Begets Sweater Begets Rapture
By Suzannah Showler
Despite its name, the "sweater
curse" is treated in knitting
literature not as a superstition
governed by paranormal forces, but
rather as a real-world pitfall of
knitting that has real-world
explanations and solutions. -Wikipedia
entry for “The Sweater Curse”
The Rapture Index is by no means
meant to predict the rapture,
however, the index is designed to
measure the type of activity that
could act as a precursor to the
* * *
We spent all
summer sucking face,
camped out in eddies of green knotted into
tourists nearby snap-shooting
their best faces into place.
We didn't have much to do. We kept busy
reaching out to one another like a body
is a problem worth getting to the bottom of.
The days were hot and amphibious: air seemed
as easy to drink as it was to breathe.
Wherever we were going, we arrived
half-sun-stroked, frail cotton clothes
soaked through. It's weird how lips don't
It was too hot to say the word wool.
I knit for you in secret, at night, while
threw back the day's catch of heat. My
kept splicing strands, stitches clawing over
one another as though fighting for survival
in a primordial stink, multiplying like
That summer it was all about the End Times.
Everyone was talking about the Rapture
The churches kept tabs, and the tally ran
They were crunching numbers, studying signs,
guessing what the world's curtain line would
All that weather: tsunamis, hurricanes,
the sky like frosted glass from ash sent up
by arctic volcanoes. (Core-shaken, hurling
my molten insides, I related to the latter.)
Starlings fell from the skies in the
wet and deliberate, landing like they'd been
chucked there by a pitching machine.
There was the economy and all its failures,
slip-ups greasy as the continent of oil
that flooded a whole Gulf's meniscus.
Should we have taken the prophecies to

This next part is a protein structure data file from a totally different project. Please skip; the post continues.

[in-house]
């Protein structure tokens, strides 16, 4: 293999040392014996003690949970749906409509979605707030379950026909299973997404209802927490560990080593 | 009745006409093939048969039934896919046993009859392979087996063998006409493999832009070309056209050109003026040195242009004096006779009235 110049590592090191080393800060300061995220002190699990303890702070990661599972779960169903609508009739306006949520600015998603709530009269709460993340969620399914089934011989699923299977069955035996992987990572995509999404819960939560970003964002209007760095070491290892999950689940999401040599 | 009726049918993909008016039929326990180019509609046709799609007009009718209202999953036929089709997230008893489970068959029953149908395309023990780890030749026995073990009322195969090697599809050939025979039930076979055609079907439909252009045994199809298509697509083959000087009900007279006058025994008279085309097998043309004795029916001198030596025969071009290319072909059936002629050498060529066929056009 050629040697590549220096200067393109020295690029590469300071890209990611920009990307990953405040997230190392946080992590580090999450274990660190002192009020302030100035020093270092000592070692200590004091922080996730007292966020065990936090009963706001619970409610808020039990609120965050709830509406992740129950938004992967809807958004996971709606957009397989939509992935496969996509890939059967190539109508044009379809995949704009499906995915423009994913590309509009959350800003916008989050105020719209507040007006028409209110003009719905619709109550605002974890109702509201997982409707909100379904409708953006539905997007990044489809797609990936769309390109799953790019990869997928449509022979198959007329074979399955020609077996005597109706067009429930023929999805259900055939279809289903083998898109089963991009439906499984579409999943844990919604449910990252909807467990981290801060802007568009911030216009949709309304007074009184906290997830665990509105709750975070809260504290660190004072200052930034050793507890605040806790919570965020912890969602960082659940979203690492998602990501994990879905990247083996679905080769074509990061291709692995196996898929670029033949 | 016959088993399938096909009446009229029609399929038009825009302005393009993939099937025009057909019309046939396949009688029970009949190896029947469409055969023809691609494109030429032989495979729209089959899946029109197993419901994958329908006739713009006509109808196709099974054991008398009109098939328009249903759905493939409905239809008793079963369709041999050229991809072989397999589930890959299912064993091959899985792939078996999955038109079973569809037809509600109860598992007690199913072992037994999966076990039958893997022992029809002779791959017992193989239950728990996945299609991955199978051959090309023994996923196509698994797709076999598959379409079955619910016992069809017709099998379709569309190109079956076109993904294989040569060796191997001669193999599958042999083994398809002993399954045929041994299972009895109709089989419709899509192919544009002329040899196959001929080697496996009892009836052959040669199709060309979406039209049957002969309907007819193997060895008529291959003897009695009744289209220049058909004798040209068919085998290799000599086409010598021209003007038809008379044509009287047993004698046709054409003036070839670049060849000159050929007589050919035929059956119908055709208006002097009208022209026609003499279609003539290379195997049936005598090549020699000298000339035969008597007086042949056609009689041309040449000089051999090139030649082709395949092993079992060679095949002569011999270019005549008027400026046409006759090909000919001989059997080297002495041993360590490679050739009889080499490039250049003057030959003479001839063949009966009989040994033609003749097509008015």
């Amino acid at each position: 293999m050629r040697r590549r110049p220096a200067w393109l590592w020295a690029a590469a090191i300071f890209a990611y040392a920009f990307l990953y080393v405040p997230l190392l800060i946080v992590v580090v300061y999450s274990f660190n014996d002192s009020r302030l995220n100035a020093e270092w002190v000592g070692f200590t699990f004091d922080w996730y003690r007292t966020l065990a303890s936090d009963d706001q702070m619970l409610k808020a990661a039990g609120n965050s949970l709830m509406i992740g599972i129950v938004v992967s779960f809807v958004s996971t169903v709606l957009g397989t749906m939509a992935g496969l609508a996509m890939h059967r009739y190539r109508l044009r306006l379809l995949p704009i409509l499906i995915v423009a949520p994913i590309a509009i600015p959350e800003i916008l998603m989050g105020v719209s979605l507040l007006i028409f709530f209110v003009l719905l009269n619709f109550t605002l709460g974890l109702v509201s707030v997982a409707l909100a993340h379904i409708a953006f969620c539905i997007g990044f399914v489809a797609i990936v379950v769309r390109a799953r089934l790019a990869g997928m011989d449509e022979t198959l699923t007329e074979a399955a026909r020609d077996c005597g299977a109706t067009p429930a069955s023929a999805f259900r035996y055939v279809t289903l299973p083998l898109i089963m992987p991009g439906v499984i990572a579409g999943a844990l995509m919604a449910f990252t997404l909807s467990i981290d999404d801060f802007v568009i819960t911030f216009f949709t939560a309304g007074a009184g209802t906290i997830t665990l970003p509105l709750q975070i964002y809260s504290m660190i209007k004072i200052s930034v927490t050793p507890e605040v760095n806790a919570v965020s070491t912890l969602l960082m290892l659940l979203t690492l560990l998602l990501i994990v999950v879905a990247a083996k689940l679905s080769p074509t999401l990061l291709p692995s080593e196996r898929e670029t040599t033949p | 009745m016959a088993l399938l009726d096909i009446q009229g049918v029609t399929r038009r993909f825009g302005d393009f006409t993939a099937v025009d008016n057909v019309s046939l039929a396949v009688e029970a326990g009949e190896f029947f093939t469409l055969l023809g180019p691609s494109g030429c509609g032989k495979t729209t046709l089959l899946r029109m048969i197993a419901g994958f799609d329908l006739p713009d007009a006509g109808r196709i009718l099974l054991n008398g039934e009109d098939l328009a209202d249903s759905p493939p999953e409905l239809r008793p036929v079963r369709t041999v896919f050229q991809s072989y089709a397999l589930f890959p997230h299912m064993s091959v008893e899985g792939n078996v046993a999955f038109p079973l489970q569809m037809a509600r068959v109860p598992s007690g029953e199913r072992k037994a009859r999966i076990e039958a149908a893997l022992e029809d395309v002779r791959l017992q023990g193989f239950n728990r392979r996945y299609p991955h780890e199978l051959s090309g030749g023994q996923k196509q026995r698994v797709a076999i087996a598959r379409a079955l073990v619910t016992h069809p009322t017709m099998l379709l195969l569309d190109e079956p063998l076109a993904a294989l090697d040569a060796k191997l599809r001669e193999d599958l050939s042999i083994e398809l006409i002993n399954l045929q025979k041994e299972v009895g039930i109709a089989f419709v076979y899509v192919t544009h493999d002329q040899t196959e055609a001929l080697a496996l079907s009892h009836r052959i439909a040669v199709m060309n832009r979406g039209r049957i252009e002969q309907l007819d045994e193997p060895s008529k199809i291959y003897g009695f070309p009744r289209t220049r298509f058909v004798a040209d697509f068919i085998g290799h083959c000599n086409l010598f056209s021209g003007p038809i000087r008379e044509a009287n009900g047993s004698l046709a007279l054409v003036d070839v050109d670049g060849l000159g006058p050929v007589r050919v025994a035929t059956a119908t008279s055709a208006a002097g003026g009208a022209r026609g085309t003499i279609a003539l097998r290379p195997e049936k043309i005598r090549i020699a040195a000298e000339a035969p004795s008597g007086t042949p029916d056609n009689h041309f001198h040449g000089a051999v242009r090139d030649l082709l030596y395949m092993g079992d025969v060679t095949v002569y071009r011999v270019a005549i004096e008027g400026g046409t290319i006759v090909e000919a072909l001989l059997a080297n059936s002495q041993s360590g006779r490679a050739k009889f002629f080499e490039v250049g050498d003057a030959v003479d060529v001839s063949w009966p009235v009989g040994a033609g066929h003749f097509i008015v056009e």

Probably. But our own rapture was more
The newspapers and the radio hummed,
but you and I had a lot of making out to do.
Remember, too, that I was addled
from a lack of sleep: my vision often
and I saw two of you.
The prophets had promised fire, but there
was only light
so strong it made a sound, a high thrumming
in the chopstick-thin bones in my hands.
The light was encouraging. It bred excess,
the smallest things spawning fastest.
A mat of bacteria unfurled over lawns
and sidewalks, licked the edges of buildings
the off-white colour of someone's sick
I saw a mouse the size of a beach ball
wade into the river and swim
Hair became a skein overnight,
strangled the first casualties in their
Fingers and toes sprung out like divining
Everyone's centre of gravity migrated
The sweater I was knitting spread out
like an old tattoo made awry by weight gain.
I thought that I would have something new to
about all of it. Or about anything, really,
but the light cleaved spaces between things,
pushed my thoughts apart like venetian
turning outward. I couldn't even remember
Time slowed like a game show wheel ticking
each moment lingering a little longer,
to be the last stop.
No one could say when the sun had last set.
One long day spread like a bleeding
So, this is how the world ends:
By not ending at all.
There is only more and more
and more of what we already have.
I knit like it could conjure a heartbeat.
I didn't count. I couldn't see the end.